Fast and accurate learned multiresolution dynamical downscaling for precipitation
Abstract. This study develops a neural network-based approach for emulating high-resolution modeled precipitation data with comparable statistical properties but at greatly reduced computational cost. The key idea is to use combination of low- and high- resolution simulations to train a neural network to map from the former to the latter. Specifically, we define two types of CNNs, one that stacks variables directly and one that encodes each variable before stacking, and we train each CNN type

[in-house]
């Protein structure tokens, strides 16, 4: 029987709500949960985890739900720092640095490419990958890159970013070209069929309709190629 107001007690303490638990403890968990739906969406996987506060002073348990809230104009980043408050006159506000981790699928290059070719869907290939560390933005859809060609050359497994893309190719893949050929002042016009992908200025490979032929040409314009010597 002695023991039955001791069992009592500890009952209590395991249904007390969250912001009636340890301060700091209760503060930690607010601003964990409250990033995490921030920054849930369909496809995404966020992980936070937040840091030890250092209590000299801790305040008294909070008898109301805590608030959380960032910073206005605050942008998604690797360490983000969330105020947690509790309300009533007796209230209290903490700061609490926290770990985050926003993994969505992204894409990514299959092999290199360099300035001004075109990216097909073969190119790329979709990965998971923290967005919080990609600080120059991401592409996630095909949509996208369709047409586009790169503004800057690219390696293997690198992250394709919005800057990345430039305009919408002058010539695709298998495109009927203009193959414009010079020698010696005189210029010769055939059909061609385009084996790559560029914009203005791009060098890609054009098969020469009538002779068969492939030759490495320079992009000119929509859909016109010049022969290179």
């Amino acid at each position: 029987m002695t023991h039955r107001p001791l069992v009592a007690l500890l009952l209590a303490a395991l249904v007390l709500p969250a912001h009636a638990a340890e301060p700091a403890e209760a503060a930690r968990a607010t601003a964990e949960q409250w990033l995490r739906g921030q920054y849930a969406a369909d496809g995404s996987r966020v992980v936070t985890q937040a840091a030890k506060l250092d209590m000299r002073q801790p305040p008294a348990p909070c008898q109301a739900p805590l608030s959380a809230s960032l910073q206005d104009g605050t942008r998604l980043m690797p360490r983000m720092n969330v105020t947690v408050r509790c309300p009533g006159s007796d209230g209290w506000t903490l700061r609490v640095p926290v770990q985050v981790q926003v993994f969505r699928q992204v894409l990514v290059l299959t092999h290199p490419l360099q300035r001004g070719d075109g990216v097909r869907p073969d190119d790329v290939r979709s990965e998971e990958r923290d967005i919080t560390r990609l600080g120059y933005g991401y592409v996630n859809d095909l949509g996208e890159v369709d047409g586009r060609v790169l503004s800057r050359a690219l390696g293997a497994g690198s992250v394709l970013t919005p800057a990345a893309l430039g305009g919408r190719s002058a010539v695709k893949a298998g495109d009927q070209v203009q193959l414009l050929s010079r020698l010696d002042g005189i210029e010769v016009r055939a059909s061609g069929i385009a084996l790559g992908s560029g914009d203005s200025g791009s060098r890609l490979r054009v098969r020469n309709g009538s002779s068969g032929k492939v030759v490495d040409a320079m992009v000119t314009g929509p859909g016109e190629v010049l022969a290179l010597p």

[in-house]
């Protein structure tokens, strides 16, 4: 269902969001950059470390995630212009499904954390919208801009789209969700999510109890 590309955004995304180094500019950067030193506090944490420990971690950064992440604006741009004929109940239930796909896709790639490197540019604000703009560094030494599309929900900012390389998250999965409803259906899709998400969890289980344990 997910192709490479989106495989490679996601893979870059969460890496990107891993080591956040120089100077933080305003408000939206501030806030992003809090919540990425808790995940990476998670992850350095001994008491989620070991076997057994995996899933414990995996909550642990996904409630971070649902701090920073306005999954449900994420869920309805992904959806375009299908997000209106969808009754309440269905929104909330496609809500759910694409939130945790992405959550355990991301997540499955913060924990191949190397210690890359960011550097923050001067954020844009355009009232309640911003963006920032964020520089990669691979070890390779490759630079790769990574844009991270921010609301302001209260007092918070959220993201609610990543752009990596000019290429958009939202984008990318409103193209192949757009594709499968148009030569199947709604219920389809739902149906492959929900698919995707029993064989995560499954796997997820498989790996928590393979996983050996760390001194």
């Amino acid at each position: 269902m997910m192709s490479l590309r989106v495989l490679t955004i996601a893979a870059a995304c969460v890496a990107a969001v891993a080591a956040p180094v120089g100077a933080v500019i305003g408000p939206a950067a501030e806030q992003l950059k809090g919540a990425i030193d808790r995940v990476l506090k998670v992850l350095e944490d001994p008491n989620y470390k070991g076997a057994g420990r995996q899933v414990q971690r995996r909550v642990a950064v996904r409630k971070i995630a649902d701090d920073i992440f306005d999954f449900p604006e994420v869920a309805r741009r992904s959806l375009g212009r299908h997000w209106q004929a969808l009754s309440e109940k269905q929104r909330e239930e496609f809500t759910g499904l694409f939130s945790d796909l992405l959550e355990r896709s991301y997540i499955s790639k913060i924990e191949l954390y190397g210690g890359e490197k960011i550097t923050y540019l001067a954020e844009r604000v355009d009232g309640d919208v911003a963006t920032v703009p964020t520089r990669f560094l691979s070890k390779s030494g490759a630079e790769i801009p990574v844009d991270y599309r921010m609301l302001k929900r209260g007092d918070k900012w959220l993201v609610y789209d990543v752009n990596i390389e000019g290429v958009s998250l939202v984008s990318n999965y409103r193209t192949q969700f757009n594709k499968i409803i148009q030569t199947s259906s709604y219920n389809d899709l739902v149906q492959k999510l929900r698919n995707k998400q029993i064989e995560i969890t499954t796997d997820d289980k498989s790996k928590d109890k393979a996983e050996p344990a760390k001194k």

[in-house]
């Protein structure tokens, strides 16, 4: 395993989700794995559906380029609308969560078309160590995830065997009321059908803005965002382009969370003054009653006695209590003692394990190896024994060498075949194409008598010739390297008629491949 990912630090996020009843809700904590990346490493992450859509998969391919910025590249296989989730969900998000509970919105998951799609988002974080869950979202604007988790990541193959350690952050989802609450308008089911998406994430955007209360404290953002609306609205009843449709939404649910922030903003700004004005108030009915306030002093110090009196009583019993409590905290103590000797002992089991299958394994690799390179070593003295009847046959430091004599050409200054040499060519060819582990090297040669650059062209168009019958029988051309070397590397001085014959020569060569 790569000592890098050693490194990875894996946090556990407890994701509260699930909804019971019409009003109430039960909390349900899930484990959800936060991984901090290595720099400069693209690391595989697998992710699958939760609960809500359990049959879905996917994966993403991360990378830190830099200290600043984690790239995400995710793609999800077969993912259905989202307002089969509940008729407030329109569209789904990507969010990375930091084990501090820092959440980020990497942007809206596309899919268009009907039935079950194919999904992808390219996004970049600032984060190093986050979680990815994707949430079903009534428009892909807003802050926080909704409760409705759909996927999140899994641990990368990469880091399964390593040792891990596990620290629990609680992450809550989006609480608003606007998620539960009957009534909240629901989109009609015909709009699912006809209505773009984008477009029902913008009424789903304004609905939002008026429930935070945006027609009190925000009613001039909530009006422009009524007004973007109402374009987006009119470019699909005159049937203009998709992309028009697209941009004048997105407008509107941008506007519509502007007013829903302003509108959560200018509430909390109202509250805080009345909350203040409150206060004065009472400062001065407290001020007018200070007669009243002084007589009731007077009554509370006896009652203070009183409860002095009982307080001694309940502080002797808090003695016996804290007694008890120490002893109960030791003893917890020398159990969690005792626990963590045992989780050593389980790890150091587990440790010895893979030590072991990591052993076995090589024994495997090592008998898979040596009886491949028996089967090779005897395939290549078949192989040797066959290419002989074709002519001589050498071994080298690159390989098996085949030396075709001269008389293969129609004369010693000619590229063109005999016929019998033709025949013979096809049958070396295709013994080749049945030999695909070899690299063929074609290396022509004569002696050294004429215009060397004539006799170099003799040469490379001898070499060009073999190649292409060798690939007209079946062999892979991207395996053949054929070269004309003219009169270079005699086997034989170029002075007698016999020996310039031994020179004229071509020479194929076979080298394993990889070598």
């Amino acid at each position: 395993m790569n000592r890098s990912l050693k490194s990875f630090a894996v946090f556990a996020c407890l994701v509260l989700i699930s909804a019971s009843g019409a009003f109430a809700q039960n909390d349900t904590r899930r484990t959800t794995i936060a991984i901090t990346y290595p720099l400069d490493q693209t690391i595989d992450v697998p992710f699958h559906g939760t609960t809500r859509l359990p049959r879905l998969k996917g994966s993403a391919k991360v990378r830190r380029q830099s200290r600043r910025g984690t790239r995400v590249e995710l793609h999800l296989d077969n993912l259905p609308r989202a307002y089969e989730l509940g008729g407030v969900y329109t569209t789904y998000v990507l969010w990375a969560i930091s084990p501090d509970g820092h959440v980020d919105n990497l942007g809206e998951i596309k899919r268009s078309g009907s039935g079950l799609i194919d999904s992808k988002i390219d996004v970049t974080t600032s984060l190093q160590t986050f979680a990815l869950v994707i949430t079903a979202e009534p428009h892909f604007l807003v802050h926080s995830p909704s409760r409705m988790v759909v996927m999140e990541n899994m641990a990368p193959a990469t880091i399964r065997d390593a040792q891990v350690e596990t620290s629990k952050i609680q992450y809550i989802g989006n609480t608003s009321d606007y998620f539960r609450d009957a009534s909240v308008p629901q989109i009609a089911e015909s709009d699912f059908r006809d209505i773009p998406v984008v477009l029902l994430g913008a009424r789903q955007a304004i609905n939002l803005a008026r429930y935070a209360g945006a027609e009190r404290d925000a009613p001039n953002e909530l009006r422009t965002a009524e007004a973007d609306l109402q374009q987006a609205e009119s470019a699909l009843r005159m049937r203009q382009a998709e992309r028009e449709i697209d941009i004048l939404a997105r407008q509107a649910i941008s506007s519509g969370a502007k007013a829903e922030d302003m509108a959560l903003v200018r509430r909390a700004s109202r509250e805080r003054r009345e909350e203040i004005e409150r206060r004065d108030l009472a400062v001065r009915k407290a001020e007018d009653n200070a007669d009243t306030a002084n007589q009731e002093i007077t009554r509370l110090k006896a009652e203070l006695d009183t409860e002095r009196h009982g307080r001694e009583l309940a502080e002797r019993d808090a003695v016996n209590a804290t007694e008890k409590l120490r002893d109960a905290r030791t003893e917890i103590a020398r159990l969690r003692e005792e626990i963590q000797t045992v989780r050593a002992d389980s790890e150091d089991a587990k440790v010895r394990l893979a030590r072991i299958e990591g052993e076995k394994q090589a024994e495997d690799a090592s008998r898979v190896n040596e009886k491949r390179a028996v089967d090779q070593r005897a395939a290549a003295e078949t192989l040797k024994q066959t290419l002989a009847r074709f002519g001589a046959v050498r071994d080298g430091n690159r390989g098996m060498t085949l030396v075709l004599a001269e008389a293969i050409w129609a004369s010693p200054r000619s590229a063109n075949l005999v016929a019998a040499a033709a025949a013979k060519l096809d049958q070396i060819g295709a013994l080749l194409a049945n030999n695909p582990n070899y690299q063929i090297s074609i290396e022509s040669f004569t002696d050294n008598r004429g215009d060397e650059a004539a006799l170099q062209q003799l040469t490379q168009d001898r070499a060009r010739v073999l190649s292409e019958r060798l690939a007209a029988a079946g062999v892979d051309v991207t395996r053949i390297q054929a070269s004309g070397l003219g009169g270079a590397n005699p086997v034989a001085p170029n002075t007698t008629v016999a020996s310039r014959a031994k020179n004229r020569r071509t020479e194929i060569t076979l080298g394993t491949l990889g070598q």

... ain each CNN type both with a conventional loss function, such as mean square error (MSE), and with a conditional generative adversarial network (CGAN), for a total of four CNN variants.We compare the four new CNN-derived high-resolution precipitation results with precipitation generated from original high resolution simulations, a bilinear interpolater and the state-of-the-art CNN-based super-resolution (SR) technique. Results show that the SR technique produces results similar to those of the bilinear interpolator with smoother spatial and temporal distributions and smaller data variabilities and extremes than the high resolution simulations. While the new CNNs trained by MSE generate better results over some regions than the interpolator and SR technique do, their predictions are still not as close as ground truth. The CNNs trained by CGAN generate more realistic and physically reasonable results, better capturing not only data variability in time and space but also extremes such as intense and long-lasting storms. The new proposed CNN-based downscaling approach can downscale precipitation from 50 km to 12 km in 14 min for 30 years once the network is trained (training takes 4 hours using 1 GPU), while the conventional dynamical downscaling would take 1 months using 600 CPU cores to generate simulations at the resolution of 12 km over contiguous United States.